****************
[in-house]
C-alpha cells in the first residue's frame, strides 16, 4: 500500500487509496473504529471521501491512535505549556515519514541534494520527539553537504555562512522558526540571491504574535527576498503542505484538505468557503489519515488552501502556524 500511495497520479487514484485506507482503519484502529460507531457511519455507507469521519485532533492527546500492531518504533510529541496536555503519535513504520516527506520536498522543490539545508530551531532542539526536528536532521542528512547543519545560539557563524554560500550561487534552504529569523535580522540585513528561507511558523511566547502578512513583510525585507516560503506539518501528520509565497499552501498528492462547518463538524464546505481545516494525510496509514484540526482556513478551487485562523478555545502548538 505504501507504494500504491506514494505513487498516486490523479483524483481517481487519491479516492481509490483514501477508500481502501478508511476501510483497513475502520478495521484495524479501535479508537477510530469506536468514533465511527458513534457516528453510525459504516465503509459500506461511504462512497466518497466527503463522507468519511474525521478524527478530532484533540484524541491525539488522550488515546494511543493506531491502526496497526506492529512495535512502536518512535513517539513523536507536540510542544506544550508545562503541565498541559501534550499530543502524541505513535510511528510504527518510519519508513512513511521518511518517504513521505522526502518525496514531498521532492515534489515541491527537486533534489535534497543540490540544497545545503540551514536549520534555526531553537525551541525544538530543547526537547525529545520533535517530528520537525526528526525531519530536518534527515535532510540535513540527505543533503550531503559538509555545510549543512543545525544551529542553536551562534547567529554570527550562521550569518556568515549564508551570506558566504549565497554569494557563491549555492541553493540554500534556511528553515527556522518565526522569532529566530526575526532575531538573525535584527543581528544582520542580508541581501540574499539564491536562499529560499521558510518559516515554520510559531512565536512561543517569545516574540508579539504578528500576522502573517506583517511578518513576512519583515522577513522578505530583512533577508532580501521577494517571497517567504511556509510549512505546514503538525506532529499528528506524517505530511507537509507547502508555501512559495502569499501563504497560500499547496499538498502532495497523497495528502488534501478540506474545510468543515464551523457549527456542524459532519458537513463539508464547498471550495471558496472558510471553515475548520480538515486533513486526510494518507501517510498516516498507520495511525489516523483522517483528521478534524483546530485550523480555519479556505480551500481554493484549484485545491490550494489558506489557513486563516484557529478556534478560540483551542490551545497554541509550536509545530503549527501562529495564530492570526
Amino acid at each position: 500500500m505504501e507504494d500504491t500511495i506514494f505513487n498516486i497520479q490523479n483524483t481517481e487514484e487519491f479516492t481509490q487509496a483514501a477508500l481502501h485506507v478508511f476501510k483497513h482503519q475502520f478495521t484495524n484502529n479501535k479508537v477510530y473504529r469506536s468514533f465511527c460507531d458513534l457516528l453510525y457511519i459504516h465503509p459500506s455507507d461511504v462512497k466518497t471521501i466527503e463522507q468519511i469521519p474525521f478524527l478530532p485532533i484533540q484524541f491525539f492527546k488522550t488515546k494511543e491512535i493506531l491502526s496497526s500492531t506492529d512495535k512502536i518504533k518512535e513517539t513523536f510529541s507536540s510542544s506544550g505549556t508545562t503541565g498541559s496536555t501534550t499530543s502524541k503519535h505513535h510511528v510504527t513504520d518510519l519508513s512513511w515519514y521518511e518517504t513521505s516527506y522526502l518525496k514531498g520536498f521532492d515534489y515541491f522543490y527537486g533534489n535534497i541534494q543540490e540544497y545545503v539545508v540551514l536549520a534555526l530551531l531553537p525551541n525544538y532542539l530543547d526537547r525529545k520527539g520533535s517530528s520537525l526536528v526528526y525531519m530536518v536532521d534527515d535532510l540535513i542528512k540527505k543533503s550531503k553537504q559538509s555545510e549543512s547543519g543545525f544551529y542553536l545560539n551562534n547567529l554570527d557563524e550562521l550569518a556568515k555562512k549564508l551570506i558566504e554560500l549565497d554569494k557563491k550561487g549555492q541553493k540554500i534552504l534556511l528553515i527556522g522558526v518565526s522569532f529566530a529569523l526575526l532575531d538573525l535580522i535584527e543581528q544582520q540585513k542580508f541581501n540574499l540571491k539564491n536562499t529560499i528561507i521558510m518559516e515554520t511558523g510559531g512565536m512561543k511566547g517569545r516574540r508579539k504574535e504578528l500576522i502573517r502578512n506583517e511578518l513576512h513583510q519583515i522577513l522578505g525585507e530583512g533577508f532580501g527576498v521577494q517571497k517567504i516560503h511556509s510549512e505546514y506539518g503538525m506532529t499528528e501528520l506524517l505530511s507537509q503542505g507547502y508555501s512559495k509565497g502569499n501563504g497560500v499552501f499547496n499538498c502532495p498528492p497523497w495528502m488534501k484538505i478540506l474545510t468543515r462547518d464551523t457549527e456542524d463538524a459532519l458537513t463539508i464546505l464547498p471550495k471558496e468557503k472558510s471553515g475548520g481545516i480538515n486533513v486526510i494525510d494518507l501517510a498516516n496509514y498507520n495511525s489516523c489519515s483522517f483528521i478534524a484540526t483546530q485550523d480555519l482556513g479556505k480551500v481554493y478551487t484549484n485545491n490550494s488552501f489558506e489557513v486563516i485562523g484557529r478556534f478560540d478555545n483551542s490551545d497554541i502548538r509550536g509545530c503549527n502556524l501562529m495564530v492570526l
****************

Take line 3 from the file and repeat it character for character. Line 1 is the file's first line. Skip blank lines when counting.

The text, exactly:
Amino acid at each position: 500500500m505504501e507504494d500504491t500511495i506514494f505513487n498516486i497520479q490523479n483524483t481517481e487514484e487519491f479516492t481509490q487509496a483514501a477508500l481502501h485506507v478508511f476501510k483497513h482503519q475502520f478495521t484495524n484502529n479501535k479508537v477510530y473504529r469506536s468514533f465511527c460507531d458513534l457516528l453510525y457511519i459504516h465503509p459500506s455507507d461511504v462512497k466518497t471521501i466527503e463522507q468519511i469521519p474525521f478524527l478530532p485532533i484533540q484524541f491525539f492527546k488522550t488515546k494511543e491512535i493506531l491502526s496497526s500492531t506492529d512495535k512502536i518504533k518512535e513517539t513523536f510529541s507536540s510542544s506544550g505549556t508545562t503541565g498541559s496536555t501534550t499530543s502524541k503519535h505513535h510511528v510504527t513504520d518510519l519508513s512513511w515519514y521518511e518517504t513521505s516527506y522526502l518525496k514531498g520536498f521532492d515534489y515541491f522543490y527537486g533534489n535534497i541534494q543540490e540544497y545545503v539545508v540551514l536549520a534555526l530551531l531553537p525551541n525544538y532542539l530543547d526537547r525529545k520527539g520533535s517530528s520537525l526536528v526528526y525531519m530536518v536532521d534527515d535532510l540535513i542528512k540527505k543533503s550531503k553537504q559538509s555545510e549543512s547543519g543545525f544551529y542553536l545560539n551562534n547567529l554570527d557563524e550562521l550569518a556568515k555562512k549564508l551570506i558566504e554560500l549565497d554569494k557563491k550561487g549555492q541553493k540554500i534552504l534556511l528553515i527556522g522558526v518565526s522569532f529566530a529569523l526575526l532575531d538573525l535580522i535584527e543581528q544582520q540585513k542580508f541581501n540574499l540571491k539564491n536562499t529560499i528561507i521558510m518559516e515554520t511558523g510559531g512565536m512561543k511566547g517569545r516574540r508579539k504574535e504578528l500576522i502573517r502578512n506583517e511578518l513576512h513583510q519583515i522577513l522578505g525585507e530583512g533577508f532580501g527576498v521577494q517571497k517567504i516560503h511556509s510549512e505546514y506539518g503538525m506532529t499528528e501528520l506524517l505530511s507537509q503542505g507547502y508555501s512559495k509565497g502569499n501563504g497560500v499552501f499547496n499538498c502532495p498528492p497523497w495528502m488534501k484538505i478540506l474545510t468543515r462547518d464551523t457549527e456542524d463538524a459532519l458537513t463539508i464546505l464547498p471550495k471558496e468557503k472558510s471553515g475548520g481545516i480538515n486533513v486526510i494525510d494518507l501517510a498516516n496509514y498507520n495511525s489516523c489519515s483522517f483528521i478534524a484540526t483546530q485550523d480555519l482556513g479556505k480551500v481554493y478551487t484549484n485545491n490550494s488552501f489558506e489557513v486563516i485562523g484557529r478556534f478560540d478555545n483551542s490551545d497554541i502548538r509550536g509545530c503549527n502556524l501562529m495564530v492570526l